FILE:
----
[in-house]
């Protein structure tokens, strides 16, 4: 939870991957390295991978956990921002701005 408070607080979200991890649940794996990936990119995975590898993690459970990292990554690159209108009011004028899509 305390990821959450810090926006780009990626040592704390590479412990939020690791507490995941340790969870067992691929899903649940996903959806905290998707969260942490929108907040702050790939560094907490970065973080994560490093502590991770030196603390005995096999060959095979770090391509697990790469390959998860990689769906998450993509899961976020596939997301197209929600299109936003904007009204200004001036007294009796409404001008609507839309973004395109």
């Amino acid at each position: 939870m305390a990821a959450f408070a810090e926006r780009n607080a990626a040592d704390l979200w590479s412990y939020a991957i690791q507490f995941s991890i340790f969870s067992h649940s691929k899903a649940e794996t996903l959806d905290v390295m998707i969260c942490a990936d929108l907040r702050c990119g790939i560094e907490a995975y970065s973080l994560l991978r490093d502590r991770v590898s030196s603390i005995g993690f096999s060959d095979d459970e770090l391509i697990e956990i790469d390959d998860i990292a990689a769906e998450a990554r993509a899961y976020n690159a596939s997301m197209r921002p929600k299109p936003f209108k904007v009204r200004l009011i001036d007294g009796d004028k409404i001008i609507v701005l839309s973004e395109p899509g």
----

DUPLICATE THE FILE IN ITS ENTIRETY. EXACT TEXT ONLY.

[in-house]
């Protein structure tokens, strides 16, 4: 939870991957390295991978956990921002701005 408070607080979200991890649940794996990936990119995975590898993690459970990292990554690159209108009011004028899509 305390990821959450810090926006780009990626040592704390590479412990939020690791507490995941340790969870067992691929899903649940996903959806905290998707969260942490929108907040702050790939560094907490970065973080994560490093502590991770030196603390005995096999060959095979770090391509697990790469390959998860990689769906998450993509899961976020596939997301197209929600299109936003904007009204200004001036007294009796409404001008609507839309973004395109």
């Amino acid at each position: 939870m305390a990821a959450f408070a810090e926006r780009n607080a990626a040592d704390l979200w590479s412990y939020a991957i690791q507490f995941s991890i340790f969870s067992h649940s691929k899903a649940e794996t996903l959806d905290v390295m998707i969260c942490a990936d929108l907040r702050c990119g790939i560094e907490a995975y970065s973080l994560l991978r490093d502590r991770v590898s030196s603390i005995g993690f096999s060959d095979d459970e770090l391509i697990e956990i790469d390959d998860i990292a990689a769906e998450a990554r993509a899961y976020n690159a596939s997301m197209r921002p929600k299109p936003f209108k904007v009204r200004l009011i001036d007294g009796d004028k409404i001008i609507v701005l839309s973004e395109p899509g």